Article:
Director: David Lowery Starring: Casey Affleck, Rooney Mara Synopsis: In this singular exploration of legacy, love, loss, and the enormity of existence, a recently deceased, white-sheeted ghost returns to his […]
Director: David Lowery Starring: Casey Affleck, Rooney Mara Synopsis: In this singular exploration of legacy, love, loss, and the enormity of existence, a recently deceased, white-sheeted ghost returns to his suburban home to try to reconnect with his bereft wife (IMDb). Rated: R Year: 2017
Complete with sheet and dark eyeholes, a man’s restless spirit rises from the corner’s table. From there he begins a trippy journey where he learns about love, loss, and liberation. It sounds whacky, but David Lowery’s (Ain’t Them Bodies Saints and Pete’s Dragon) supernatural drama is deceptively simple and user-friendly.
There isn’t much going on in terms of story and aside from some haunting cinematography, the film is visually uncomplicated. Even its two leads (though they do solid work here) seem moot next to Lowery’s creative vision.
Recent Oscar winner Casey Affleck plays “C,” a musician (at least a wannabe one). Rooney Mara is “M.” Not much is known about this couple other than they live together in a small Texas house and share some semblance of a romantic bond.
Of course all that’s by design. Fewer distractions means viewers can more readily engage with A Ghost Story‘s rich, spiritual subtext and enjoy the imagination on display.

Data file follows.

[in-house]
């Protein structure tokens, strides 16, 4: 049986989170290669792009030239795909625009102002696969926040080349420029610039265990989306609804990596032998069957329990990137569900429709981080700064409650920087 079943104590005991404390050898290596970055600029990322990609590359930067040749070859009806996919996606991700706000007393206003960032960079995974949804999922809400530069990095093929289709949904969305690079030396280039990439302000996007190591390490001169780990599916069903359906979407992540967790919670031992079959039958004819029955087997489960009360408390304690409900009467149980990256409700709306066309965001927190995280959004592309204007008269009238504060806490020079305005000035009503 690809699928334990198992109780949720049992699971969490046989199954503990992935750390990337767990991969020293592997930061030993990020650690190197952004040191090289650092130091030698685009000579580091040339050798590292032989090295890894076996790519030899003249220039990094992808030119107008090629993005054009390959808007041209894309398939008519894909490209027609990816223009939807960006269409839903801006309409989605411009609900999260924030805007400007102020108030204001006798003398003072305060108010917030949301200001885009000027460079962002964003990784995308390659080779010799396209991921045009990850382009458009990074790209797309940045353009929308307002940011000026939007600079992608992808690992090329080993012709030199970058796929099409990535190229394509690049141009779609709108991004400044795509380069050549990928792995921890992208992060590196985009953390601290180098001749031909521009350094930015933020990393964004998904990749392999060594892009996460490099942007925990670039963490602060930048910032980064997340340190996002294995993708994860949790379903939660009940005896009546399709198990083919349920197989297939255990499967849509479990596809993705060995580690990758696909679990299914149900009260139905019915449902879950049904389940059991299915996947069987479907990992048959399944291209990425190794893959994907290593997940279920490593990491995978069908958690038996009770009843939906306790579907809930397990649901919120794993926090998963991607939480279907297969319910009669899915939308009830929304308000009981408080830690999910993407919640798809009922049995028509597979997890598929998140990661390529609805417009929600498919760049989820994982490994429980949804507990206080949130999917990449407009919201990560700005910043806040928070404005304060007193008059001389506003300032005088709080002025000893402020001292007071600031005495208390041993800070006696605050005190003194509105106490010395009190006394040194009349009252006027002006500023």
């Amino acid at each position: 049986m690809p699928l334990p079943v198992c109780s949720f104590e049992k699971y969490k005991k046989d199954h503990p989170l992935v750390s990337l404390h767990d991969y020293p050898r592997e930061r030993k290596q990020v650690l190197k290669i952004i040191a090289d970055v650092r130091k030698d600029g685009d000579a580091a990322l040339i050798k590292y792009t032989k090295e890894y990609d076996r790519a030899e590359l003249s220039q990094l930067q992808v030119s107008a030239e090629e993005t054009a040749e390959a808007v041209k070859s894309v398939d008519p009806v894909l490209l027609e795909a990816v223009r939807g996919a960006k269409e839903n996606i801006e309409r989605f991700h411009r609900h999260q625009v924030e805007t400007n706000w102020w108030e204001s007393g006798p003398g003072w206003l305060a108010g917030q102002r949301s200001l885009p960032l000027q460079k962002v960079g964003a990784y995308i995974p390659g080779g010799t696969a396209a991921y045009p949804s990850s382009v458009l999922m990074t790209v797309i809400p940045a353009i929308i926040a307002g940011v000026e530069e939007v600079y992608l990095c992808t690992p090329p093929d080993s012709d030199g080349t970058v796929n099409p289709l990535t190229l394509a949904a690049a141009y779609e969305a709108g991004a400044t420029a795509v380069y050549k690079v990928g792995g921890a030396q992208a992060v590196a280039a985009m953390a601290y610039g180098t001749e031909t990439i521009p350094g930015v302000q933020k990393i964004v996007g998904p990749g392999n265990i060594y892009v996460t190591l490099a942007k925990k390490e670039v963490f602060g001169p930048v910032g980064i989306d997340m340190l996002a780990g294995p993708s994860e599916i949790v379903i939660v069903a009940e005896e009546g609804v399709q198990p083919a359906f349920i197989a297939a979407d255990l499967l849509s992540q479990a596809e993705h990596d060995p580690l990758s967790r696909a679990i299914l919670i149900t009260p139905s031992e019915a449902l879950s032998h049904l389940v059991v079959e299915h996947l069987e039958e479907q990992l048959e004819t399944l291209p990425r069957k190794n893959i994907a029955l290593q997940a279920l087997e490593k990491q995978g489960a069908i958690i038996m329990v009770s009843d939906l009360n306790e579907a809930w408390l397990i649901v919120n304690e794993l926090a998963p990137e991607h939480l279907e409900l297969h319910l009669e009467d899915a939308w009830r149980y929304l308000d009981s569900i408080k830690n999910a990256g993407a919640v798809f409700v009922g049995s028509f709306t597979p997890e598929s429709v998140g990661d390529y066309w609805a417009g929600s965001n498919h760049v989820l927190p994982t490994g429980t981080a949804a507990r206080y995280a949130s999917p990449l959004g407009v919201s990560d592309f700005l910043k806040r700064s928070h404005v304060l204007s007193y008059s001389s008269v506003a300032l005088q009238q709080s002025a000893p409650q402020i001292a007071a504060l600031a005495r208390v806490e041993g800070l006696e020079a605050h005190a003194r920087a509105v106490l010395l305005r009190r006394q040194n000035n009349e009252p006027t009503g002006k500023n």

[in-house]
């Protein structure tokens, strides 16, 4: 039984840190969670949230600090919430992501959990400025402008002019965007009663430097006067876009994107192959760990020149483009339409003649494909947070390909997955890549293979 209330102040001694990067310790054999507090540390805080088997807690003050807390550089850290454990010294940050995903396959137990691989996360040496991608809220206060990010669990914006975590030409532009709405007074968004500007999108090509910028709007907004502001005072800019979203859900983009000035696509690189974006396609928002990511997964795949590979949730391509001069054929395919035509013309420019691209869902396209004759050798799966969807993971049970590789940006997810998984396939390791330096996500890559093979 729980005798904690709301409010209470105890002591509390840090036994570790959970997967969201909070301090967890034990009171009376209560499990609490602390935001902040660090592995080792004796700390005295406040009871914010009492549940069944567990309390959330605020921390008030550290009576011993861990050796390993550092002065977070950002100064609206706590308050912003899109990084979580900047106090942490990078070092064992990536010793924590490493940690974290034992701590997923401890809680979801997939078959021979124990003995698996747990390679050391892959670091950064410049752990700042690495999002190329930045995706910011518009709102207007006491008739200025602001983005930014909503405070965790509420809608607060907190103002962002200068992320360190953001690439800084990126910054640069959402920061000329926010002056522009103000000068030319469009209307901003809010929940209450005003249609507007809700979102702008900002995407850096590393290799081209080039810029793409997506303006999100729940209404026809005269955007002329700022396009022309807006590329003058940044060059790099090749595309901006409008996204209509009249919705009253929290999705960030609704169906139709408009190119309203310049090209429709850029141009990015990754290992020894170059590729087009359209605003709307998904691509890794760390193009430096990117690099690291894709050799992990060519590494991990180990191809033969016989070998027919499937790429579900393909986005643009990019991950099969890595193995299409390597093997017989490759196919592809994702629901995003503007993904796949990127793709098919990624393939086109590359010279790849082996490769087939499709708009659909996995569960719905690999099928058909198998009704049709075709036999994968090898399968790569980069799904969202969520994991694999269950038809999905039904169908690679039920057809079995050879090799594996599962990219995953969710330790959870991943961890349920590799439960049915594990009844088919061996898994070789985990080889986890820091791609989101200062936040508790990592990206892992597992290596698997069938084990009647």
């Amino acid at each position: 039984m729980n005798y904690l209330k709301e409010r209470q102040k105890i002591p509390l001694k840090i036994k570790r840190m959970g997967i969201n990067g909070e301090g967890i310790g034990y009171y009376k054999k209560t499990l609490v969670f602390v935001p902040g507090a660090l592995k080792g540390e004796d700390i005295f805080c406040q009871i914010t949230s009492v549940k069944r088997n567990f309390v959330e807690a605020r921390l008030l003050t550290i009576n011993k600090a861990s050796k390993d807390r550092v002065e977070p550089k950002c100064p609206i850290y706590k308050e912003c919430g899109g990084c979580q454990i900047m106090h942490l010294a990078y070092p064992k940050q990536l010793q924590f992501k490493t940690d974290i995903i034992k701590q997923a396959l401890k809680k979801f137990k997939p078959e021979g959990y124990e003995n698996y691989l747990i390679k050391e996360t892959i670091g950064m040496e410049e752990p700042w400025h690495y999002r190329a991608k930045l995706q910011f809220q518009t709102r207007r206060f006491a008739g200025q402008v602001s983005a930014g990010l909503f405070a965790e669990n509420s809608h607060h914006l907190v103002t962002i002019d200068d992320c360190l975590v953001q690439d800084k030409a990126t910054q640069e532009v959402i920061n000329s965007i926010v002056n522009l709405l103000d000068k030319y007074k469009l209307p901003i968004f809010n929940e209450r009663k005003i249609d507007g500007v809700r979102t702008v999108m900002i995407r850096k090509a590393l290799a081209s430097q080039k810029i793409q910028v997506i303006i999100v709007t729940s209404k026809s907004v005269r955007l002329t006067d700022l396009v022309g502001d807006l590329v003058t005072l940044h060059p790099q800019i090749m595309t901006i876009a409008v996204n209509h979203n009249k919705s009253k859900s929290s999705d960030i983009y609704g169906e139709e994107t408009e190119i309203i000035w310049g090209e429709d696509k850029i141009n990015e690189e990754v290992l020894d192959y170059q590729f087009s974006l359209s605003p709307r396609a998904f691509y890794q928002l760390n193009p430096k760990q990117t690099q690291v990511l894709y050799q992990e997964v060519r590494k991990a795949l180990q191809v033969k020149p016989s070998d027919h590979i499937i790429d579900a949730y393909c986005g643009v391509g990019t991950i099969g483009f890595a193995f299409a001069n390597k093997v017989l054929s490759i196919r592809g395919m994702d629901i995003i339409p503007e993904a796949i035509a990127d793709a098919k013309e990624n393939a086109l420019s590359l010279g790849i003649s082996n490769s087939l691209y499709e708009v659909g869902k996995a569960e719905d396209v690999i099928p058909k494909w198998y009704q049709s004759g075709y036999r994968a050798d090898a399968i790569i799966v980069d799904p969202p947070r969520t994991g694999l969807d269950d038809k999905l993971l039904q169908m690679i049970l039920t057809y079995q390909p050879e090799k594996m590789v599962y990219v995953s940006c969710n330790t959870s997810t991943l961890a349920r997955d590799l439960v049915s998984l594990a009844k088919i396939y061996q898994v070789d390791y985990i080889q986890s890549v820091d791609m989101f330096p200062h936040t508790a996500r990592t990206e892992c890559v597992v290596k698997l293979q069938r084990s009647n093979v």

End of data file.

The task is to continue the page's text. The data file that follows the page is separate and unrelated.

After unexpectedly biting the big one mere feet from their front patio, “C” returns home via the afterlife whereupon he discovers a grieving “M.” Though he reaches out to comfort his lamenting love, she feels nothing and has no idea he’s there.
We get an idea of just how badly “M” misses “C” during a five-minute take where she buries her sorrow in an entire chocolate pie. Lowery’s questionable tendency to linger in moments like this for what feels to be an eternity will surely test the patience of even the artiest artists in the audience. Thankfully, those moments are few and far between.
“M” even brings home unidentified men to console her, much the chagrin of our silent specter, whose dismay causes the lights to flicker. “M” eventually moves out and on with her life; her lover’s snared soul staying put within the confines of the house he so loved in life.
It’s simultaneously surprising and refreshing just how much Lowery gets us to care about a blanket with holes in it simply by flipping the light switch a few times or having the ghost lean ever so slightly to the side. It’s a testament to the strong visual storyteller Lowery is.
As the sands of time shift on, a lonely “C” witnesses both the future and past of his home, with very few constants save for the occasional subtitled exchange with the apparition haunting the neighboring lot. This is just one example of how Lowery cleverly combines different religious beliefs into a fresh, inventive vision of the afterlife that hasn’t been depicted before in cinema.
Lowery’s decision to curve the edges of the frame gives off the illusion that the whole thing was shot on home video. This gives A Ghost Story a more intimate feel and further highlights the director’s unique creative vision.
What did you all think of A Ghost Story? Was it too artsy, fartsy for you? Let us know in the comments below!